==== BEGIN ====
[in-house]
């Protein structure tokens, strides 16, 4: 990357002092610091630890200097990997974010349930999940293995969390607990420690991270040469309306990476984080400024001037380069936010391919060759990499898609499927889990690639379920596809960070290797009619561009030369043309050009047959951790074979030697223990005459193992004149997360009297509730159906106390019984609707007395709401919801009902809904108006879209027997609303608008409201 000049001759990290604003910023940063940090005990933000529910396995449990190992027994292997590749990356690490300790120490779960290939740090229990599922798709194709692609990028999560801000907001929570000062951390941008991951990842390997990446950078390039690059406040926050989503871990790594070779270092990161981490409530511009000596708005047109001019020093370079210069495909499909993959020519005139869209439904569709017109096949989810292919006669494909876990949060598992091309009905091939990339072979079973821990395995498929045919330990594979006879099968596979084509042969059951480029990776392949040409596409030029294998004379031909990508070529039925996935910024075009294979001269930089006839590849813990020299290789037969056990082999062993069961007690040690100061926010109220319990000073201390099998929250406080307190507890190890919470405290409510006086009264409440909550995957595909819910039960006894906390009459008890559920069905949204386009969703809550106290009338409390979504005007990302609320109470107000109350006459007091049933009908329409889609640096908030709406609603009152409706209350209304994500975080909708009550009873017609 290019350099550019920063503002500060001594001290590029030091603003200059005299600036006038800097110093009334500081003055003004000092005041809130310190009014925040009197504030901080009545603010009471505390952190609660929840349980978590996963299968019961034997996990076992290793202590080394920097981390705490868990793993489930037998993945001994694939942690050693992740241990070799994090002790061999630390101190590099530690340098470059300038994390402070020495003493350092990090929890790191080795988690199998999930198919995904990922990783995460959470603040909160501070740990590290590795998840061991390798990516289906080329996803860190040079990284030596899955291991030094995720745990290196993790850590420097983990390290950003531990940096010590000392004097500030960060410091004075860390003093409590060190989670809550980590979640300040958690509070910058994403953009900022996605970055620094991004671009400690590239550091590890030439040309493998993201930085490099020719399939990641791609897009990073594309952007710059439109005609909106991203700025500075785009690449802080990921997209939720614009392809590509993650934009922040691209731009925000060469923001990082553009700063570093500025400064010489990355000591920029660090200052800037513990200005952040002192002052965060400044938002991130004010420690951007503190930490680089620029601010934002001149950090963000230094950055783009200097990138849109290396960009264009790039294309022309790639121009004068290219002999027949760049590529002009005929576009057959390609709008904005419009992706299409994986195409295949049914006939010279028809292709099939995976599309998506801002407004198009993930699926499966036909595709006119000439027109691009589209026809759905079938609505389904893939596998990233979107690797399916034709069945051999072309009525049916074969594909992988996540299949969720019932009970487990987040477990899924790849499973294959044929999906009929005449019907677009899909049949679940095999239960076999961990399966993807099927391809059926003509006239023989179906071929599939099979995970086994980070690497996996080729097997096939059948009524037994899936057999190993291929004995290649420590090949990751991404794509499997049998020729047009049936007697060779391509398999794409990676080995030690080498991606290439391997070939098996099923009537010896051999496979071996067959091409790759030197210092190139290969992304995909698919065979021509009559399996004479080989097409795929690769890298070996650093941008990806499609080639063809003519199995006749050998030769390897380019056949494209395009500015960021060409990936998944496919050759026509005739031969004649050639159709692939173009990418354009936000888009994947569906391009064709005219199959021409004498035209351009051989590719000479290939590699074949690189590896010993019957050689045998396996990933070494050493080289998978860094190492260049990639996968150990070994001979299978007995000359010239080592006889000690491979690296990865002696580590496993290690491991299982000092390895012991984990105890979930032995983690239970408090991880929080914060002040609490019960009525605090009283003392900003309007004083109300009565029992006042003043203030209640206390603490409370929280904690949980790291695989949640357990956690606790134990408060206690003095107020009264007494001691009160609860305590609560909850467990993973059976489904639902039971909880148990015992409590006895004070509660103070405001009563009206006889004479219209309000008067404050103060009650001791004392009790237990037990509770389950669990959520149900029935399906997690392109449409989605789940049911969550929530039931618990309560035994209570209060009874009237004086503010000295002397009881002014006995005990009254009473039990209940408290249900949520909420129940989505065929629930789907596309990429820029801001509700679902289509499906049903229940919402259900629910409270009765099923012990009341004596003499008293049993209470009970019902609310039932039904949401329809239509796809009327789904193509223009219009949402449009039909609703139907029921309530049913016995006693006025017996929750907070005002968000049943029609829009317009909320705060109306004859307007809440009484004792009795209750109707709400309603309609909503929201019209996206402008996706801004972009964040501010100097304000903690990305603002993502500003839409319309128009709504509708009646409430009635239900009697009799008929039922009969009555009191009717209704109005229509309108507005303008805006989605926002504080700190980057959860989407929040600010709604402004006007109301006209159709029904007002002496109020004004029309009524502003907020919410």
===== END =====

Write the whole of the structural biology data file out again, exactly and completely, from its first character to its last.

[in-house]
């Protein structure tokens, strides 16, 4: 990357002092610091630890200097990997974010349930999940293995969390607990420690991270040469309306990476984080400024001037380069936010391919060759990499898609499927889990690639379920596809960070290797009619561009030369043309050009047959951790074979030697223990005459193992004149997360009297509730159906106390019984609707007395709401919801009902809904108006879209027997609303608008409201 000049001759990290604003910023940063940090005990933000529910396995449990190992027994292997590749990356690490300790120490779960290939740090229990599922798709194709692609990028999560801000907001929570000062951390941008991951990842390997990446950078390039690059406040926050989503871990790594070779270092990161981490409530511009000596708005047109001019020093370079210069495909499909993959020519005139869209439904569709017109096949989810292919006669494909876990949060598992091309009905091939990339072979079973821990395995498929045919330990594979006879099968596979084509042969059951480029990776392949040409596409030029294998004379031909990508070529039925996935910024075009294979001269930089006839590849813990020299290789037969056990082999062993069961007690040690100061926010109220319990000073201390099998929250406080307190507890190890919470405290409510006086009264409440909550995957595909819910039960006894906390009459008890559920069905949204386009969703809550106290009338409390979504005007990302609320109470107000109350006459007091049933009908329409889609640096908030709406609603009152409706209350209304994500975080909708009550009873017609 290019350099550019920063503002500060001594001290590029030091603003200059005299600036006038800097110093009334500081003055003004000092005041809130310190009014925040009197504030901080009545603010009471505390952190609660929840349980978590996963299968019961034997996990076992290793202590080394920097981390705490868990793993489930037998993945001994694939942690050693992740241990070799994090002790061999630390101190590099530690340098470059300038994390402070020495003493350092990090929890790191080795988690199998999930198919995904990922990783995460959470603040909160501070740990590290590795998840061991390798990516289906080329996803860190040079990284030596899955291991030094995720745990290196993790850590420097983990390290950003531990940096010590000392004097500030960060410091004075860390003093409590060190989670809550980590979640300040958690509070910058994403953009900022996605970055620094991004671009400690590239550091590890030439040309493998993201930085490099020719399939990641791609897009990073594309952007710059439109005609909106991203700025500075785009690449802080990921997209939720614009392809590509993650934009922040691209731009925000060469923001990082553009700063570093500025400064010489990355000591920029660090200052800037513990200005952040002192002052965060400044938002991130004010420690951007503190930490680089620029601010934002001149950090963000230094950055783009200097990138849109290396960009264009790039294309022309790639121009004068290219002999027949760049590529002009005929576009057959390609709008904005419009992706299409994986195409295949049914006939010279028809292709099939995976599309998506801002407004198009993930699926499966036909595709006119000439027109691009589209026809759905079938609505389904893939596998990233979107690797399916034709069945051999072309009525049916074969594909992988996540299949969720019932009970487990987040477990899924790849499973294959044929999906009929005449019907677009899909049949679940095999239960076999961990399966993807099927391809059926003509006239023989179906071929599939099979995970086994980070690497996996080729097997096939059948009524037994899936057999190993291929004995290649420590090949990751991404794509499997049998020729047009049936007697060779391509398999794409990676080995030690080498991606290439391997070939098996099923009537010896051999496979071996067959091409790759030197210092190139290969992304995909698919065979021509009559399996004479080989097409795929690769890298070996650093941008990806499609080639063809003519199995006749050998030769390897380019056949494209395009500015960021060409990936998944496919050759026509005739031969004649050639159709692939173009990418354009936000888009994947569906391009064709005219199959021409004498035209351009051989590719000479290939590699074949690189590896010993019957050689045998396996990933070494050493080289998978860094190492260049990639996968150990070994001979299978007995000359010239080592006889000690491979690296990865002696580590496993290690491991299982000092390895012991984990105890979930032995983690239970408090991880929080914060002040609490019960009525605090009283003392900003309007004083109300009565029992006042003043203030209640206390603490409370929280904690949980790291695989949640357990956690606790134990408060206690003095107020009264007494001691009160609860305590609560909850467990993973059976489904639902039971909880148990015992409590006895004070509660103070405001009563009206006889004479219209309000008067404050103060009650001791004392009790237990037990509770389950669990959520149900029935399906997690392109449409989605789940049911969550929530039931618990309560035994209570209060009874009237004086503010000295002397009881002014006995005990009254009473039990209940408290249900949520909420129940989505065929629930789907596309990429820029801001509700679902289509499906049903229940919402259900629910409270009765099923012990009341004596003499008293049993209470009970019902609310039932039904949401329809239509796809009327789904193509223009219009949402449009039909609703139907029921309530049913016995006693006025017996929750907070005002968000049943029609829009317009909320705060109306004859307007809440009484004792009795209750109707709400309603309609909503929201019209996206402008996706801004972009964040501010100097304000903690990305603002993502500003839409319309128009709504509708009646409430009635239900009697009799008929039922009969009555009191009717209704109005229509309108507005303008805006989605926002504080700190980057959860989407929040600010709604402004006007109301006209159709029904007002002496109020004004029309009524502003907020919410």